It’s Black History month, and though what has happened in the lives of African-Americans should be woven into the fabric of what we learn daily; there is just a dedicated month of focus on our contributions to this Country. One Oscar-award winning film from 2014, “Selma,” depicts the struggle of African-Americans for voting rights in Selma, Alabama, and the events of ‘Bloody Sunday,’ March 7, 1965, as peaceful protesters attempting to march from Selma to the state capital of Montgomery were met with a violent response from sheriff’s deputies and state troopers as they crossed the Edmund Pettus Bridge. The officers used tear gas, horses, and billy clubs to drive them back across the bridge. (You may know that Edmund Pettus was a Confederate brigadier general and later Grand Dragon of the Ku Klux Klan.) After the first incident, Dr. Martin Luther
King and other activists, clergy, nuns, and people of goodwill (whites made up 30% of the marchers) joined the protesters from across the Country. That night, a Caucasian minister from Boston, James Reeb, was attacked and killed by members of the KKK. Two weeks later on Sunday, March 21, 1965, Dr. King and 3,000 activists persisted to begin the 12-mile trek yet again. The group swelled to 25,000 along the way under the protection of federal government troops. This act was EDIFYING to the Civil Rights Movement and to the Country. To EDIFY means to instruct or improve someone morally or intellectually; to build; to construct a building; to strengthen. It ultimately led to Congress passing the Voting Rights Act of 1965 and the registration of thousands of African-American voters in Selma, Alabama in 1966.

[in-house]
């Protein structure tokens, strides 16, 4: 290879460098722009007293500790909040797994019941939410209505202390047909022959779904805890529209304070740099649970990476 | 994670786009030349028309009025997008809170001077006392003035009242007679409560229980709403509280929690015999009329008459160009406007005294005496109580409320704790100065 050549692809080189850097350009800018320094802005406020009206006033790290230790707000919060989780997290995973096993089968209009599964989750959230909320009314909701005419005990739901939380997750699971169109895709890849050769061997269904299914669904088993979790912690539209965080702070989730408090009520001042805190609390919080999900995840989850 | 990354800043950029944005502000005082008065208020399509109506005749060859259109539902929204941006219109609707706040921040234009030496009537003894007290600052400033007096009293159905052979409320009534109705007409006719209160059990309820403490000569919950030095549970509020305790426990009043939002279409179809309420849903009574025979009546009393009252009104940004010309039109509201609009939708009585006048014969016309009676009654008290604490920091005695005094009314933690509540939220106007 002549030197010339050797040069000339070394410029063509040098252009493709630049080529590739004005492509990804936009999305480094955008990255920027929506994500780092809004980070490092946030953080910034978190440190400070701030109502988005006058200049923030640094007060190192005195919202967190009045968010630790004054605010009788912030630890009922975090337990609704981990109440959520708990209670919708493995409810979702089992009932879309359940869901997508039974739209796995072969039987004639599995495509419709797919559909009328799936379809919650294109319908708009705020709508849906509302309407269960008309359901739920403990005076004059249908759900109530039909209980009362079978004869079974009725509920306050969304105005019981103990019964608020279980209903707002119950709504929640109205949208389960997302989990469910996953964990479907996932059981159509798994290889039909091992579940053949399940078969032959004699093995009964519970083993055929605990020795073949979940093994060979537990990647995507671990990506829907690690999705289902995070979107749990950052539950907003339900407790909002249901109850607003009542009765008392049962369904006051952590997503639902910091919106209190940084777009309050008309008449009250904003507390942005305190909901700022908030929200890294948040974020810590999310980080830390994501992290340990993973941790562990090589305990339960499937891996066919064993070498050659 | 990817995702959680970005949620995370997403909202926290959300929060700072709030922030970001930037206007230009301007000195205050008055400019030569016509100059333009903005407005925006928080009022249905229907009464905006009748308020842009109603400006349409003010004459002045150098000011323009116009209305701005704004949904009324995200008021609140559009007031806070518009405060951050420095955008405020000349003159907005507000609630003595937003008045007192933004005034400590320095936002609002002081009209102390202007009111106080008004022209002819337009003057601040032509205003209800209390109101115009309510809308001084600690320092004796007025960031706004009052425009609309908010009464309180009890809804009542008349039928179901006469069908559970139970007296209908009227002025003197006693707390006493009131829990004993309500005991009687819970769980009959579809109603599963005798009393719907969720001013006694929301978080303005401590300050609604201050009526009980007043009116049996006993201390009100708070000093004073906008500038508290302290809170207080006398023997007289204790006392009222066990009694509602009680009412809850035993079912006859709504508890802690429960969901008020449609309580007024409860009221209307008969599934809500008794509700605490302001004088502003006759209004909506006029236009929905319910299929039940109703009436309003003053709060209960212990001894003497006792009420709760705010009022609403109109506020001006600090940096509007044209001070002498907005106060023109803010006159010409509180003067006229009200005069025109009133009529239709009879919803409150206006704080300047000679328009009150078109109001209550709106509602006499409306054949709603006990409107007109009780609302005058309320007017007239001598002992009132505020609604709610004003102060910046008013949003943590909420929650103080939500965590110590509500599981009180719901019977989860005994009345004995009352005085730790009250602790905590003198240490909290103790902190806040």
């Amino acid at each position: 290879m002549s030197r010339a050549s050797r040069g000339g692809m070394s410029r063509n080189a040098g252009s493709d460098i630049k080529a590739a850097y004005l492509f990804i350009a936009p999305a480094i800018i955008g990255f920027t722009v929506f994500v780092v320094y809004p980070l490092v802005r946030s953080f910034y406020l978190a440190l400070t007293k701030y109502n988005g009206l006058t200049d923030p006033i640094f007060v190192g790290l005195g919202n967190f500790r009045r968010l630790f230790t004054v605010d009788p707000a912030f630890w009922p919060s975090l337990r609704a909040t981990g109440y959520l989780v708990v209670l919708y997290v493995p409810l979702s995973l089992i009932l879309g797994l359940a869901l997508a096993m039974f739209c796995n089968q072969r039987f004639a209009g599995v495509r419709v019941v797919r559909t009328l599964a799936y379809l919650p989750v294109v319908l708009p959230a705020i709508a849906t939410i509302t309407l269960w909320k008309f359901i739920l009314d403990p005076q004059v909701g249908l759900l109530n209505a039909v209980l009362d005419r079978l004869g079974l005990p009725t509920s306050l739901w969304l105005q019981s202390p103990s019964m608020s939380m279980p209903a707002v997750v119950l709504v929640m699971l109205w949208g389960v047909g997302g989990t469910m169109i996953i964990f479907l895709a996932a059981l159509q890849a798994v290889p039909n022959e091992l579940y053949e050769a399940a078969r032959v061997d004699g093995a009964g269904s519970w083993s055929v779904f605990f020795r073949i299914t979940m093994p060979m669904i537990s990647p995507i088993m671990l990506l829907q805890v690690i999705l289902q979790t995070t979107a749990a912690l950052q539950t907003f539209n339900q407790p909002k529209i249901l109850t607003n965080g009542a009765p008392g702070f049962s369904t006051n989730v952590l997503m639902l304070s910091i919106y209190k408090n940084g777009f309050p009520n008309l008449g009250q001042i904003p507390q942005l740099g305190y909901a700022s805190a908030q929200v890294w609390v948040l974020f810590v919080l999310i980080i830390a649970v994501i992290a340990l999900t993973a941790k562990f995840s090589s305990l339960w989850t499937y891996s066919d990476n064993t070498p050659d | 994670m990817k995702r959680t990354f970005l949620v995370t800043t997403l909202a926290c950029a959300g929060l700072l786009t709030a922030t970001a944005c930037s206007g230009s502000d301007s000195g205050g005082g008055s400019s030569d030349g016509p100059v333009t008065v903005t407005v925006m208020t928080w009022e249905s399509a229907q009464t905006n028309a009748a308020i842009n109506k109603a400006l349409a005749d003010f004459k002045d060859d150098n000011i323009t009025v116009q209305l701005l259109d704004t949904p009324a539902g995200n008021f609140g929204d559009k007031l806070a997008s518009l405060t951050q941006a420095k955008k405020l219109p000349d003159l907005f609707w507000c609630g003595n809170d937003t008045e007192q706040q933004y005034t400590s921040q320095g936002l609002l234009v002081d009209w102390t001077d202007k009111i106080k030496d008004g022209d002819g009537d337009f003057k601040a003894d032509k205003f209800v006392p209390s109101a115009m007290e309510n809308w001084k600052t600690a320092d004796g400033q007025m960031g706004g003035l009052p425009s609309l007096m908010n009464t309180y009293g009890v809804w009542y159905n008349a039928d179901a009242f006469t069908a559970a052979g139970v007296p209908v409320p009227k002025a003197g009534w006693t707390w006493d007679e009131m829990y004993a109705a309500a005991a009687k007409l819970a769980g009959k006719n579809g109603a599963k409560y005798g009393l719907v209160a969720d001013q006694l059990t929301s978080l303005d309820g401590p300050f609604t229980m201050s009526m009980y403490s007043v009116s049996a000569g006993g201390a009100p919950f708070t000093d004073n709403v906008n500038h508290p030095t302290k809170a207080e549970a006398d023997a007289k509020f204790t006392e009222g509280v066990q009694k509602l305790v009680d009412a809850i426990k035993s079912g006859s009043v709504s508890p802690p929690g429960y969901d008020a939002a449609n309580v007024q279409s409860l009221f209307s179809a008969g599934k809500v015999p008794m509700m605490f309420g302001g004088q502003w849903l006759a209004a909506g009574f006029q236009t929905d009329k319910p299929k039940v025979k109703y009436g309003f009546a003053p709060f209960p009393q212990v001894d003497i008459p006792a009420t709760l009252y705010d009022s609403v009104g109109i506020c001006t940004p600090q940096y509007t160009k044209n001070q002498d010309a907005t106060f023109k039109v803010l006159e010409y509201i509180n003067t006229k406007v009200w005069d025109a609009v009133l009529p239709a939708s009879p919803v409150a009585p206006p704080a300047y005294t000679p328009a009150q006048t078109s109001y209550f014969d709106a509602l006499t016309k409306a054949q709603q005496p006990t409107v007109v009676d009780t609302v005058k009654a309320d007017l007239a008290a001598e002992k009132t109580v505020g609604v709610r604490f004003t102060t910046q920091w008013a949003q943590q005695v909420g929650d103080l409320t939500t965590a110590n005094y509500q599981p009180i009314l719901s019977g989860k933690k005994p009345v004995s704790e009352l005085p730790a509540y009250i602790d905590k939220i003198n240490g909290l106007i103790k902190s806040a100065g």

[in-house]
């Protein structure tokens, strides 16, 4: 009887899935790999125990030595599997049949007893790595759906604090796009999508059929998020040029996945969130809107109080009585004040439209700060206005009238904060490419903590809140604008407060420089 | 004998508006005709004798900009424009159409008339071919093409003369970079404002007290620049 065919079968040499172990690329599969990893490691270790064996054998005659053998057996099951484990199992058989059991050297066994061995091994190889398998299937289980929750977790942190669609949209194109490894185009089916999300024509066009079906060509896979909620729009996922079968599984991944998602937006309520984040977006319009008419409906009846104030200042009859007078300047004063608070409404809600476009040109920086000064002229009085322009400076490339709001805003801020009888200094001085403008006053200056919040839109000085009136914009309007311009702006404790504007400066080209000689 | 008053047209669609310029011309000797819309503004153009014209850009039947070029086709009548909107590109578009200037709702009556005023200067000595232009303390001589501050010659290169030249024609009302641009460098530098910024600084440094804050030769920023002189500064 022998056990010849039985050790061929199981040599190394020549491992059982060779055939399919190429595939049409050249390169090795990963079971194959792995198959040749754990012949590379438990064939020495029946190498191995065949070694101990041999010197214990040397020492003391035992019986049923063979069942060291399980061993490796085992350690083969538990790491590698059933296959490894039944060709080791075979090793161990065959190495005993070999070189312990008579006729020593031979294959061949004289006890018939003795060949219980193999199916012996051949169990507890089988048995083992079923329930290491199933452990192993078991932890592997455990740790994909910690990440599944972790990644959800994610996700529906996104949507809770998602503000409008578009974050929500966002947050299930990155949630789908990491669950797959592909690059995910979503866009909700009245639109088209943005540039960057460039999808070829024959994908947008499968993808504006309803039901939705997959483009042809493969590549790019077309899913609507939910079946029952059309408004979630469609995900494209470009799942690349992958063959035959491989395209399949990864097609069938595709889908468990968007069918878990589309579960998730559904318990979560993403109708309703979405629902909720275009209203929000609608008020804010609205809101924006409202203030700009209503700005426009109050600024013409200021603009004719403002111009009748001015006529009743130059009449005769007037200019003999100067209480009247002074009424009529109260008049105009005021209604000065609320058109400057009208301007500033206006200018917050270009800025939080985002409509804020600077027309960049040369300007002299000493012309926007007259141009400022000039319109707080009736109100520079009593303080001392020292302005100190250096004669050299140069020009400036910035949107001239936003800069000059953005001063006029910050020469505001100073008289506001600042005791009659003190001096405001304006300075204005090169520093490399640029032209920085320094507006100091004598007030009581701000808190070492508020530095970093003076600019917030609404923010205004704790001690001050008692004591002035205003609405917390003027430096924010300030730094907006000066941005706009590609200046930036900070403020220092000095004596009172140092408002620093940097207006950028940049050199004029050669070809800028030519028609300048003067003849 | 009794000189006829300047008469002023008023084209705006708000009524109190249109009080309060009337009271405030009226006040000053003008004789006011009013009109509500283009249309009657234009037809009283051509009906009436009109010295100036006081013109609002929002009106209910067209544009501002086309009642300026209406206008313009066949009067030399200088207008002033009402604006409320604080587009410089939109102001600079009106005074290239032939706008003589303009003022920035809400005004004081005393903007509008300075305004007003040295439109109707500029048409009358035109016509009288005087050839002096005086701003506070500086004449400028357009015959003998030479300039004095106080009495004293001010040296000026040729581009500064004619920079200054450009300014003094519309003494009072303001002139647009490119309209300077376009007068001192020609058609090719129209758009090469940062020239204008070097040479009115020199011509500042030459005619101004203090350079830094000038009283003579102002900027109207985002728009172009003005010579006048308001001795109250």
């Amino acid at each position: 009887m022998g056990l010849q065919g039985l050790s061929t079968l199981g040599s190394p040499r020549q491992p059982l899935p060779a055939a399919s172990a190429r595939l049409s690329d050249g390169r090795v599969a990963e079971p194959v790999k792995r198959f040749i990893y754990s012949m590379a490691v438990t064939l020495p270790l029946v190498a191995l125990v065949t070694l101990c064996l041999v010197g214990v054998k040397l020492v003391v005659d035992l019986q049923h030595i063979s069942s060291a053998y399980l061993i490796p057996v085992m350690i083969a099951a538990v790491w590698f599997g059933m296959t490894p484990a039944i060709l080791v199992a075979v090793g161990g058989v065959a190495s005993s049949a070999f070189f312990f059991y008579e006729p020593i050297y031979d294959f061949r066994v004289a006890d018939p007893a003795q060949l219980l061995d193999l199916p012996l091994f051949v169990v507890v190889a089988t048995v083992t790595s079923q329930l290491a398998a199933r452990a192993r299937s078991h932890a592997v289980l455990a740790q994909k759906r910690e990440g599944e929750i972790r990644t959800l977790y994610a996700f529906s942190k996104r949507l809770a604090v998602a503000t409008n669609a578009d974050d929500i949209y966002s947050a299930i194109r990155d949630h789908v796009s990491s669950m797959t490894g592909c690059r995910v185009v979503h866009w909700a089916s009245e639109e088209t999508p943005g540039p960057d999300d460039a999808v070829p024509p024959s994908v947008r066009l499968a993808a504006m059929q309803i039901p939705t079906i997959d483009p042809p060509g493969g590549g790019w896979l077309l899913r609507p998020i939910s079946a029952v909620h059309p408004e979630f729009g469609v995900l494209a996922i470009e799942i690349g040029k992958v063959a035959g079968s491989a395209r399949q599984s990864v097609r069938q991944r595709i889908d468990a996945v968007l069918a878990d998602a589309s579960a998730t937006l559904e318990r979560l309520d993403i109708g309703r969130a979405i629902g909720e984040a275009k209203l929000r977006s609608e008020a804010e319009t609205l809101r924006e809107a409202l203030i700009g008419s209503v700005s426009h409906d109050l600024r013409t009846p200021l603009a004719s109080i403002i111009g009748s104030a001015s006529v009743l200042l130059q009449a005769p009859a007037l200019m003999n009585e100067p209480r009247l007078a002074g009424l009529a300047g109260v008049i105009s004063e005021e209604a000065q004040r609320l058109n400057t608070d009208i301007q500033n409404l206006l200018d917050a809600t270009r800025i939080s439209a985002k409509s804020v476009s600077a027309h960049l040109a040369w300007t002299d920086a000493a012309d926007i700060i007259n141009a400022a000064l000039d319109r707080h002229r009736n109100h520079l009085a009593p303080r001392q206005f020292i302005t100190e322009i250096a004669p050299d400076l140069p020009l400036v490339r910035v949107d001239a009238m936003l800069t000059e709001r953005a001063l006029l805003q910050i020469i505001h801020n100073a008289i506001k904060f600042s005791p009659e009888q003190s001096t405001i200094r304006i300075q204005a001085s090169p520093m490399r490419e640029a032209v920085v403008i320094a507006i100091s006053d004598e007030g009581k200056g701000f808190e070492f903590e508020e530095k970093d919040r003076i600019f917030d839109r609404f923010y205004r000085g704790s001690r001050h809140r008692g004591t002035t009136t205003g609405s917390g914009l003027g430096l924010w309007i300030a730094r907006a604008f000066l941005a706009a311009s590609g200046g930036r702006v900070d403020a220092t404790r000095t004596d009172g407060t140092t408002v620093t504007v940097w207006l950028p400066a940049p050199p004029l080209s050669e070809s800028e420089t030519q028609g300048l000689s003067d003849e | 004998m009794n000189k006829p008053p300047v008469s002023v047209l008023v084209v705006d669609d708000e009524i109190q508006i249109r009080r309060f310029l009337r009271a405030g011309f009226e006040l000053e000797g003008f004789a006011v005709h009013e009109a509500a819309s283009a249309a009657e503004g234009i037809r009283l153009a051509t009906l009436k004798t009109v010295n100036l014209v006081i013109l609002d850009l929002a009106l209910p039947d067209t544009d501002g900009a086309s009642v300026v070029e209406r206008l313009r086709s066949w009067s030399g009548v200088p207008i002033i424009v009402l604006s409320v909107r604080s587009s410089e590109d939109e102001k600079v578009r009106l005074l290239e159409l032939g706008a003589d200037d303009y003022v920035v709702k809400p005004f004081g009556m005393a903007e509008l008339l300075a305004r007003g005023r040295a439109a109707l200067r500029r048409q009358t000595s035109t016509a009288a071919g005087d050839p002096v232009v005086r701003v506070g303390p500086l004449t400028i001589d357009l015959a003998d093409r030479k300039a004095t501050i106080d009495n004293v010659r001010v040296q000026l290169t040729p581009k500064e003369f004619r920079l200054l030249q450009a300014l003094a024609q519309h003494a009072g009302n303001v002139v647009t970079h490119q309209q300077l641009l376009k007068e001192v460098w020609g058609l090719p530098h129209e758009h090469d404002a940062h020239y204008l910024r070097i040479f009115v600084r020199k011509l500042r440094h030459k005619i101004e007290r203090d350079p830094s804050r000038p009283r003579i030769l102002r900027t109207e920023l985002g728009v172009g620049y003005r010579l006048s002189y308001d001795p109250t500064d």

As we think about the writings of Scripture, we often view ‘edifying’ as encouragement that is primarily done with words. “Let no corrupt communication proceed out of your mouth, but that which is good to the use of edifying, that it may minister grace unto the hearers.” (Ephesians 4:29) We know that the five-fold gifted ministries (I believe Dr. King fell into the Apostolic/Prophetic category), were ordained by God to mature, equip and edify the Body of Christ (Eph. 4:12) Edifying is also action. “Therefore let us pursue the things which make for peace and the things by which one may edify another.” (Romans 14:19) We are commanded, “Let every one of us please his neighbor for his good to edification.” (Romans 15:2) Certainly, many of us who are African-Americans have been morally and intellectually stimulated to cast our votes in elections because of the sacrifices that our forefathers and mothers invested into that right. Those who care about God’s justice have thankfully stood right alongside us in our fight for Civil and Human rights. Dr. King said, “I have come to see more and more one of the most decisive steps that the Negro can take is that little walk to the voting booth. That is an important step. We’ve got to gain the ballot and through that gain, political power…Our lives begin to end the day we become silent about things that matter.”